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HIV researcher receives $75K grant from Elton John AIDS Foundation

January 25/2016

Dan Allman received a $75,000 grant from the Elton John AIDS Foundation in support of his work to prevent HIV infection among Canadian sex workers.

“The Elton John Foundation doesn’t typically fund universities, but they found our project to annie-n-patrickclark (3)be particularly compelling and community-oriented,” said Allman, an Assistant Professor in the Dalla Lana School of Public Health’s Social and Behavioural Health Sciences Division.

PrEP in the context of sex work: Possibilities and limitations is the first grant ever awarded by the Elton John AIDS Foundation for a national project with sex-worker organizations to address pre-exposure prophylaxis (PrEP) in the sex industry workplace. Recent research suggests PrEP is a way for people who do not have HIV, but who are at substantial risk of getting it, to prevent HIV infection by taking a pill every day.

PrEP is a quickly evolving form of HIV prevention that utilizes biomedical tools to prevent the infection and transmission of HIV. This project is unique because it fully integrates sex workers into its collaborative activities in a meaningful way.

“A distinguishing factor is the degree of involvement sex workers will have in this work. They are equal partners in the direction and management of the project,” Allman said, who is also Director of the School’s HIV Studies Unit.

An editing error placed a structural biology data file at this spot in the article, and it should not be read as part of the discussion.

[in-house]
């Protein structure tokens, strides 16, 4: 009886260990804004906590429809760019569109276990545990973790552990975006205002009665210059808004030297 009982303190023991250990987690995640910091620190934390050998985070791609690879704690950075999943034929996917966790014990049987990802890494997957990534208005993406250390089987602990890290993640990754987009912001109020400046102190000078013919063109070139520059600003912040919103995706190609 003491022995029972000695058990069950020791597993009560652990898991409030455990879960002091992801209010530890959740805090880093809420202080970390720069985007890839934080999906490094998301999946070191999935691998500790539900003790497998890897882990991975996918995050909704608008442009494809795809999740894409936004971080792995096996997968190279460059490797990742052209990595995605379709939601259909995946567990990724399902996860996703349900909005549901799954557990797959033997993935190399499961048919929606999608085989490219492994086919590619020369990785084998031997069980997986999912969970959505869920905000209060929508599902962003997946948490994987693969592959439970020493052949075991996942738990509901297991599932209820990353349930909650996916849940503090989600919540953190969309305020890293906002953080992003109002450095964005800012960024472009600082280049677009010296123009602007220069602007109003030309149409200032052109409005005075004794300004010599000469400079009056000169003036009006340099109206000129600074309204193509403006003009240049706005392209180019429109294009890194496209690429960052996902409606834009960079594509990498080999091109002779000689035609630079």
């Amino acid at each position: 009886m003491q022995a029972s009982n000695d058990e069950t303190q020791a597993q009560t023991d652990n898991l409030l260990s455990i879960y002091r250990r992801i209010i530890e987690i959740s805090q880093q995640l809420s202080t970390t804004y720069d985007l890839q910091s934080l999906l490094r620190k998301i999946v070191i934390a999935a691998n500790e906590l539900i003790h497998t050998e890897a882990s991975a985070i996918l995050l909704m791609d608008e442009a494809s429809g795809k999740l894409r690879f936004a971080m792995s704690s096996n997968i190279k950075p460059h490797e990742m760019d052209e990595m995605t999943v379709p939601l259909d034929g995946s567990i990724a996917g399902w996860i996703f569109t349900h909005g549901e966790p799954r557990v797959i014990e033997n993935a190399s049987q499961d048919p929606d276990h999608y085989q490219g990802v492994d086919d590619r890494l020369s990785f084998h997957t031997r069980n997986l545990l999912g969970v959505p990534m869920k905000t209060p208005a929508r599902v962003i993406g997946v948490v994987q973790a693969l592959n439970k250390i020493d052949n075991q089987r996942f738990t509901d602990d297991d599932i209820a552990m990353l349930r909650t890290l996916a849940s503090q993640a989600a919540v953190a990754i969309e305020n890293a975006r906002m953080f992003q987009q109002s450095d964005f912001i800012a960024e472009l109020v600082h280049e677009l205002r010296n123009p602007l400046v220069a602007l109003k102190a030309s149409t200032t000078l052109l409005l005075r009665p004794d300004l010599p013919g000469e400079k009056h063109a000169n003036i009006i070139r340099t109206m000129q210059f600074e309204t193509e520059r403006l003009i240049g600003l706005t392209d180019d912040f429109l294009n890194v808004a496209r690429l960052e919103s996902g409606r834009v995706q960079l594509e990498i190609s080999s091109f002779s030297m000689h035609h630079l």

British Columbia’s Triple-X Workers’ Solidarity Association is the primary partner that Allman and his team will work with to promote wellness through empowerment, advocacy and provision of health and social services.

“I am thrilled and grateful that the Foundation has awarded us this grant so that sex worker groups from across Canada can continue to discuss this important development in HIV prevention,” says Andrew Sorfleet, Triple-X Workers’ Solidarity Association President.

Community engagement is crucial to prevent HIV infection and transmission. The Dalla Lana School of Public Health is a leader in meaningfully engaging at-risk communities in their research and health promotion activities. Engaging sex workers and organizations that support them is a next step.

“It’s crucial that sex workers are engaged in local and national dialogue to help ensure that any efforts to roll-out and scale-up PrEP activities in the context of sex work are centered in the community and informed by a range of community voices, including those on the front lines,” said Allman.

Sexually transmitted infections and diseases, including HIV, are an occupational hazard for this group, but despite their marginalized status, in Canada sex workers have demonstrated resiliency and avoided high HIV infection rates that can be seen in other populations, such as injecting drug users and gay men.

“As one of the world’s leading non-profit organizations supporting HIV prevention and stigma reduction programs… the Foundation is proud to partner with [the] HIV Studies Unit, Dalla Lana School of Public Health and we deeply appreciate your courage and commitment to the field of work,” wrote Scott Campbell, the Elton John Foundation Executive Director, in his letter to Allman.

This spring, Allman and colleagues will attend the 25th Annual Canadian Conference on HIV/AIDS Research, where they will learn more about PrEP in the context of sex work, and plan next steps in preparation for a national consultation on the issue to be hosted at the Dalla Lana School of Public Health in October 2016.

Photo: Patrick Clark (left) with Triple-X director, Anna Smith at the reception following the 3rd Annual Red Umbrella March for Sex Work Solidarity in Vancouver, June 13, 2015. Photo courtesy of Anna Smith.